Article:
Mike Miazga 0000-00-00 00:00:00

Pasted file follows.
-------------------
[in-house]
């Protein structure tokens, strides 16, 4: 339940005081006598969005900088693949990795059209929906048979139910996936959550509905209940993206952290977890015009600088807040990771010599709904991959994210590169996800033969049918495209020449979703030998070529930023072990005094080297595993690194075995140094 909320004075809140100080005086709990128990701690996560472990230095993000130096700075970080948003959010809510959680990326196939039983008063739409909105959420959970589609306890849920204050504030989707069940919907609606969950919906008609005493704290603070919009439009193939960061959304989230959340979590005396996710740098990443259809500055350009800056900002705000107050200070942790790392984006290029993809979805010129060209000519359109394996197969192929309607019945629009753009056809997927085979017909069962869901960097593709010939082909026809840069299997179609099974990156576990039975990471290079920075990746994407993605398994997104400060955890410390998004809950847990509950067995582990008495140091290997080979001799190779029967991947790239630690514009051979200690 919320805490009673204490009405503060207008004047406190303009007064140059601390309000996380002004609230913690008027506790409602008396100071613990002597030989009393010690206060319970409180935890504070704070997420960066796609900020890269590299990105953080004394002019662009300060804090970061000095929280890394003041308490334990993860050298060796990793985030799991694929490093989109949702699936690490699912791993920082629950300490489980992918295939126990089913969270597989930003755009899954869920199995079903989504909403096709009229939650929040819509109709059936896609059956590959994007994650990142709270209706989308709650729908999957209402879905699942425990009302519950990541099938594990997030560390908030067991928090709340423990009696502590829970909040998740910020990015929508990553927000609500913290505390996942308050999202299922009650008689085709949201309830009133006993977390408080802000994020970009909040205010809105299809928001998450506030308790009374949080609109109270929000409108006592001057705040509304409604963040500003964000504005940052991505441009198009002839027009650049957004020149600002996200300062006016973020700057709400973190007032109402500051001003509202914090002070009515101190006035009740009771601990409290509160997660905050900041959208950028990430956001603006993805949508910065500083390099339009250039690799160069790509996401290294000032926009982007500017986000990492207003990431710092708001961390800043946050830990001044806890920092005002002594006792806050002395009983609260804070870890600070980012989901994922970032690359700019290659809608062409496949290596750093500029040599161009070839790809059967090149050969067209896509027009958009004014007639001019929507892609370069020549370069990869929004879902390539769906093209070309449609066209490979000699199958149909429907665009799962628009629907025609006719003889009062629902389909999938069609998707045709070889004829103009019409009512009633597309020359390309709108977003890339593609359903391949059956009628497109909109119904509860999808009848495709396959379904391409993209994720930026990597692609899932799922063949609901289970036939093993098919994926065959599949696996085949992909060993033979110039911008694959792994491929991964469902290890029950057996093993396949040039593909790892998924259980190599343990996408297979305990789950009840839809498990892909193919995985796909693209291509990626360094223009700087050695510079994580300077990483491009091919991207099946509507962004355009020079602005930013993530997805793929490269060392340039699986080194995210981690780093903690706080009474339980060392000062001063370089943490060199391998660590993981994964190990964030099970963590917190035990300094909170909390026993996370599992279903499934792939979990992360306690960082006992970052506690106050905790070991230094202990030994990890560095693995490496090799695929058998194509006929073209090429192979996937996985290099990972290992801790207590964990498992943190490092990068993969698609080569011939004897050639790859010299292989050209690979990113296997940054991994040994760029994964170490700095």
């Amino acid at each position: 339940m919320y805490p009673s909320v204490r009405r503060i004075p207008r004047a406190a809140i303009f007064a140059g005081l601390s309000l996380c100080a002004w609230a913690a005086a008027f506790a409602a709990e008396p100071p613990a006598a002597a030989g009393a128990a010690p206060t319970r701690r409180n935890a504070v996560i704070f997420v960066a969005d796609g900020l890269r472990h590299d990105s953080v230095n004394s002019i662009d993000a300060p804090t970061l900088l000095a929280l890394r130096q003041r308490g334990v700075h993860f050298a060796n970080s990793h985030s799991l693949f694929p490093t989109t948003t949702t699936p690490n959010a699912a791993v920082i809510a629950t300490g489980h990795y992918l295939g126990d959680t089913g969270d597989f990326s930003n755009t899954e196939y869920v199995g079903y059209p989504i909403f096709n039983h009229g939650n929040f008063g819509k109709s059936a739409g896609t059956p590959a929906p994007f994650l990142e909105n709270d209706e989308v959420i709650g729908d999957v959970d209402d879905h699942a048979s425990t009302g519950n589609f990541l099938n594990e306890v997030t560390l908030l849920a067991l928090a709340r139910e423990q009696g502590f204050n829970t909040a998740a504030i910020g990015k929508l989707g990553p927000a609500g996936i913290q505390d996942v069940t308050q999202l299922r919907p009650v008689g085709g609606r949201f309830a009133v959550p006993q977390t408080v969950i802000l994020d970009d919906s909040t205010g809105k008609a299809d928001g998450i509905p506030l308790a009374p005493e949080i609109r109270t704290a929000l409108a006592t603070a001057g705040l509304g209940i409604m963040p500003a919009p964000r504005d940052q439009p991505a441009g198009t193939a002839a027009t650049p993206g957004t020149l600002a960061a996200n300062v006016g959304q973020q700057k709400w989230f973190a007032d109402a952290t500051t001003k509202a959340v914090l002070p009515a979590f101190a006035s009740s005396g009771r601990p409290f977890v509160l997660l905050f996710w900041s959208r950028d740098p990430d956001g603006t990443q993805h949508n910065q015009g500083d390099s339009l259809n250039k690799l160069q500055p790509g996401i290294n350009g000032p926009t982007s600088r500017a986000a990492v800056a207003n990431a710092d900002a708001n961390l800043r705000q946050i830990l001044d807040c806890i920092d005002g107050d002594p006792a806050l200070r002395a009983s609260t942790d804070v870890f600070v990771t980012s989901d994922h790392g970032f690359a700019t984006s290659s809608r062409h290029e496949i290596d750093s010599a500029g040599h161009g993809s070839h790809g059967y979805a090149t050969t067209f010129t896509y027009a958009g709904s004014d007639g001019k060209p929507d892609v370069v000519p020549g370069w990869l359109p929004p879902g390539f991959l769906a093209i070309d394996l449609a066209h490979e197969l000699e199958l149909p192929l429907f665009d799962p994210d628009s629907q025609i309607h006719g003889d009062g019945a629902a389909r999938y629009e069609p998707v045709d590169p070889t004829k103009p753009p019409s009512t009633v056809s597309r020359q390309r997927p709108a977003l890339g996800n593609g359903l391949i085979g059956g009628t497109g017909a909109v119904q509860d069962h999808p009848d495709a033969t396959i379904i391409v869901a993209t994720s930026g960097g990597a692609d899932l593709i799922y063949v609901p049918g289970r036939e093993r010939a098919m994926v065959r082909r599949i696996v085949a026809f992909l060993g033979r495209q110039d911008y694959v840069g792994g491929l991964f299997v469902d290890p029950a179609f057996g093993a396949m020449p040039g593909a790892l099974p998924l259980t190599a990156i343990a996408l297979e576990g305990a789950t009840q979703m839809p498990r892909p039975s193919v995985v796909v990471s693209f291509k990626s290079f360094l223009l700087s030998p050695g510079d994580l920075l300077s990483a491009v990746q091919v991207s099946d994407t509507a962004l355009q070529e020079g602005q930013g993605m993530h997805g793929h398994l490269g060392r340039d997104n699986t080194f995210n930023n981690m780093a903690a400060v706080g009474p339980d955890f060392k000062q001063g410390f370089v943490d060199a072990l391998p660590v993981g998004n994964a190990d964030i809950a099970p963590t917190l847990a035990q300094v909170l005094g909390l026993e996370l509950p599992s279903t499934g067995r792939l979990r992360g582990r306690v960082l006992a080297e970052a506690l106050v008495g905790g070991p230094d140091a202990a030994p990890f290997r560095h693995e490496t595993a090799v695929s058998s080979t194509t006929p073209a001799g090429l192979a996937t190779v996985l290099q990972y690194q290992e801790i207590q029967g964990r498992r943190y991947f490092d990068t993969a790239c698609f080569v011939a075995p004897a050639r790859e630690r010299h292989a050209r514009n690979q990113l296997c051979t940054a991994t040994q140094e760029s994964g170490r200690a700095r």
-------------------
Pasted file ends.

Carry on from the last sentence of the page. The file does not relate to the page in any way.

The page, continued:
Preferred Sales Inc. has its eyes focused on the future. The Hermitage/Sharon corridor on Interstate 80 in northwestern Pennsylvania is a crossroads for the past and the future. The massive Sharon Steel mill once employed more than 10,000 people. In current day, Sharon Steel is now a mini mill. The surrounding area also features various pipe manufacturers and the Marcellus Shale phenomenon, one of the key drivers in the current natural gas boom in this country. Sharon also was the stomping grounds of the late James Winner Jr., the inventor of the popular 1990s auto security device “The Club.” One of the few legitimately free golf courses in the world calls Sharon home and the original Quaker Steak & Lube eatery sits nearby. And farther back from Sharon on a main corridor off Interstate 80 sits 2012 Supply House Times Manufacturers Rep of the Year Preferred Sales Inc., a textbook example of how the intersection of history and the future has created sustained success for a company and the many trading partners it serves. Past, present and future PSI, a longstanding and active member in the Association of Independent Manufacturers Representatives, is celebrating its 50th anniversary in 2012 with limited fanfare. But behind the scenes, the company, which does business in Pennsylvania, Ohio, West Virginia, northern Kentucky and western New York, and represents some of the industry’s premier manufacturers, has been fast at work ensuring a smooth transition occurs at the top of its management group. PSI CEO Peter Lewnes and two previous partners in 1978 purchased the company, which was founded in 1962 in Columbus, Ohio, and moved it to its current location in Hermitage in 1984. A 7,000-sq.-ft. office expansion of the facility occurred in 1991. Over the years, PSI has merged several smallto mid-sized rep firms. The company’s gold milestone this year coincides with a decision of critical importance — the proper execution of a succession plan once Lewnes formally retires. Lewnes has scaled back his workload in recent times, but remains a vital presence in the company. “In today’s industry a major concern is succession,” Lewnes says. “Another concern is the actual implementation of the succession.” PSI has no such concerns. Not only does it have a succession plan in place, it has one hammered out for the following generation. Current PSI President Alan Guidish has taken over the presidency from Lewnes. Guidish, who has been with the company for 22 years, will be succeeded whenever he steps down by Lewnes’ 33-year-old daughter, Michelle Lewnes-Dadas, a PSI vice president. Guidish is only the fourth president in PSI’s 50-year history, and none of the four have come from direct bloodlines, something highly unusual in today’s industry. Guidish also is AIM/R’s president-elect and will take the reins at its September meeting in Boston. “Four presidents in 50 years is pretty good,” says Lewnes, also a past AIM/R president. “I have these wonderful people I work with. I have my daughter and this is the guy (pointing to Guidish) we all turn to when we need to get things done. It’s truly a team effort.” The quick-witted Lewnes recalls how Guidish’s appointment as company president came about under unique circumstances. “Eight years ago the company met in a remote cabin in the mountain woods in Ohio,” he explains. “I said, ‘Guys, we brought you here because we were in a car accident and we all died yesterday. You have to pick a new president. Have a nice day.’ And then I left the cabin. From what I was told, the discussion was spirited and Alan was chosen to be PSI’s future president. It’s kind of an unusual way to do it. Alan was absolutely the right choice.” What is not unusual is the progressive thinking PSI employs in preparing the entire organization for the future. While the company features integral longtime employees in key positions, it also has an equal number of younger professionals making major contributions throughout the organization. “We have brought in young blood. We have a succession culture here,” says Lewnes-Dadas, a Miami (Ohio) University graduate who worked in the management consulting field before joining her father’s company more than nine years ago. “A lot of people started out at PSI in their 20s and now are in their 30s, which is a rarity in the rep industry.” One of those key company veterans is Vice President Bill Curry, PSI’s Region 4 manager. Curry’s territory encompasses parts of Pennsylvania (including Pittsburgh), West Virginia and western New York. “I was hired by Pete in 1982,” says Curry, whose daughter, Wendy, also works in inside sales for the company. “He started coaching me. I’m at a point in my career now where I’m getting to coach and talk with a lot of our young people. Pete was a big influence on me in terms of coaching. Now it’s my turn.” Region 2 Vice President Ken Davis joined PSI in 2000. He covers central Ohio (Columbus and Cincinnati), western West Virginia and northern Kentucky. Davis is attracted to a PSI company culture where everybody’s voice matters. “You feel valued as an employee,” he says. “It’s very family-oriented around here. We all go through different things in life and everybody is here to support each other. It’s a unique place to work.” Lori O’Millian and Carol Thomas are two other longtime office employees. Thomas has been with PSI for 23 years, while O’Millian recently celebrated her 20th anniversary. “I like how the company always is strategizing,” says O’Millian, who manages PSI’s headquarters office. “We look at the bigger picture and how we can better ourselves with customers and manufacturers.” Not afraid to use it Personnel isn’t the only thing PSI has a succession plan in place for. The company embraces the latest technology, whether it’s the newest computer software or the use of iPhones and iPads. On the software front, the company uses IS Quote, a state-of-the-art jobtracking system that generates data aimed at making life easier on both ends of the sales spectrum. “We quote a job, load in the information, relay it to the customer and hit print,” Guidish explains. TeleNotes, a detailed customer relationship management package, helps the entire organization stay in the loop on a daily basis with what is occurring in the field. An in-house daily newsletter is sent out to all employees updating a variety of different company initiatives and activities. “The biggest challenge is managing the amount of information that comes across on a daily basis,” Guidish says. “The newsletter recaps everything that has gone down that day. If Bill Curry quotes a job in Pittsburgh, it’s on the report for all to see.” Lewnes-Dadas emphasizes the CRM system’s advantages stretch beyond just standard updates. “You can break things down individually and see where something needs a little more attention in a particular area,” she says. “It’s a great way to keep organized.” Lewnes recalls things being different 30 years ago when desk phones and faxes were the hot electronic items. These days, he says it’s advisable to let go of the past and embrace the future. “Most companies die because they get in a comfort zone,” he says. “You have to be progressive. We have to add value to the whole process. Our job is to produce. We have to help our wholesalers, yet our manufacturers are asking us to do more. “Where do we see our competition? Look at the young man waiting tables at a restaurant, that’s the future competition. His IT skills will smoke most people. You have to be careful to not let technology outdate you. You have to be out there and aware of what is going on. Technology, while an invaluable tool, is still a sales support system. Sales remain the name of the game.” Thomas, PSI’s senior inside salesperson, has seen the evolution of technology up close in her 23 years with the company. “When I started here I didn’t know what a spreadsheet was,” she says. “When we got individual scanners on our desks, we thought we were really something. The technology today gives you instant access to information. Customers love it. It helps us handle customer requirements in a more timely manner.” PSI is in the process of outfitting all its field personnel with iPads. It keeps no paper catalogs on inside sales desks. All information is uploaded electronically to an in-house intranet for easy access. “Outdated information is very dangerous in the marketplace,” says Lewnes-Dadas, the company’s Region 3 vice president (her territory is northern Ohio, including Cleveland). “This way, information can be quickly found.” Lewnes treats IT-related matters as one of the company’s top priorities. “IT isn’t one of those things we stumble on as a line item in the budget,” he says. “We put technology on the budget. Everything here is a process. We all strive for the same sort of vision. What do we want to accomplish six, 12, 18 months down the road? You can’t just wake up and say let’s go do something. Organization is key, but vision is part of our culture. Culture for our company is critical.” Going the extra mile Having the right people in place with the right tools ensures superior customer service for the manufacturers PSI represents. “PSI is always looking for ways to do something better,” Bradford White Vice President of Sales Jim McGoldrick states. “Being a rep, they have the unenviable position of managing customers and manufacturers. I don’t know if there is an agency out there that does it better than those guys.” PSI makes sure its field personnel are trained to the highest degree possible. “With the exception of CPMR, there is no school out there that teaches one to be a manufacturers rep,” Guidish says. “My mother still has no idea what I do. It’s extremely important to us to help people and educate them on the entire sales process.” “Continuous sales training is one of the tools we give to salespeople to help them be successful,” adds Lewnes-Dadas, who helped create AIM/R’s Leaders of Tomorrow young executives group. Even PSI’s hiring practices are forward thinking. It employs a consulting firm that uses a profile questionnaire to help identify prospective employees. Lewnes points out the last several company hires had no industry field experience. “The first six months you will pay the price,” he says. “Then they start exhibiting traits they showed on their profile and make tremendous progress. We’re looking for energy, character and a deep desire to excel. It takes a special breed of person to be a rep agent.” The company also offers jobsite training to secondary market customers. It recently conducted an Uponor commercial training course, as well as a seminar on water-heating troubleshooting basics for contractors in Ohio. A remodel of its current headquarters includes plans for a dedicated onsite training room. “We spend more than half our time in the secondary markets,” Guidish explains. “It’s where you need to be if you want to drive business. Bill Curry might be onsite with a contractor to make sure the installation of a fire suppression system goes smoothly, and the next day he may be at a pump start-up. We believe in driving business through the entire supply chain.” That includes forging close relationships with wholesalers in the territories it covers. “Our wholesalers are our lifeblood,” Lewnes-Dadas says. “We have to make sure they are successful in marketing our products through the chain. As much work as we do in the secondary markets, nothing happens without the support of our wholesalers. The ability to partner with them enables all to succeed.” Uponor Director of Sales-Midwest Tom Stewart is impressed with the comprehensive nature of PSI’s business model. “PSI has a systematic approach to the market,” he says. “They use some productivity tools that are not widely used at the rep level. They embrace the contractor as the end user and they certainly do a good job supporting wholesale distribution. They are very aggressive in their pull-through sales strategies. They are cutting edge and on the other hand they know where their bread is buttered. They do a very good job of standard support and service through the wholesale distribution network and they reach out to the contractor and pull business through their wholesale contacts.” Ready for action Lewnes admits the company had to tighten its belt several years ago when the economy went into a tailspin. “It was a matter of how long could you hold your breath,” he says. But both Guidish and Lewnes-Dadas credit Lewnes for sensing disaster before it hit with full force. “Pete made the decisions early and fast,” Lewnes- Dadas says. “He had the vision to see things happening early. He called the shots perfectly.” During the downturn, PSI ventured into new territory, specifically the HVAC industry. “We had a willingness to take on products,” Guidish says. “You have to have a game plan. What is the value you bring to the party? We came ready with a plan.” PSI’s plan includes a blanket approach to the supply chain. “We’re interested in all segments of distribution and all aspects of the supply chain,” Lewnes- Dadas says. “We want to get in front of people from top management, to the builder to the facility maintenance person. Our goal is to have everybody work together to pull product through so we all are successful.” Lewnes sees bright days ahead for the 50-year-old company. His optimism stems not only from market trends he is seeing, but also from the PSI team currently in place. “We think the next several years in the industry are going to be surprisingly strong,” he says. “Our goal is to have the right organization with the right people in place. We feel comfortable we have done that. Alan carries the same core values I have and he will pass those onto Michelle. We are extremely bullish about the future.”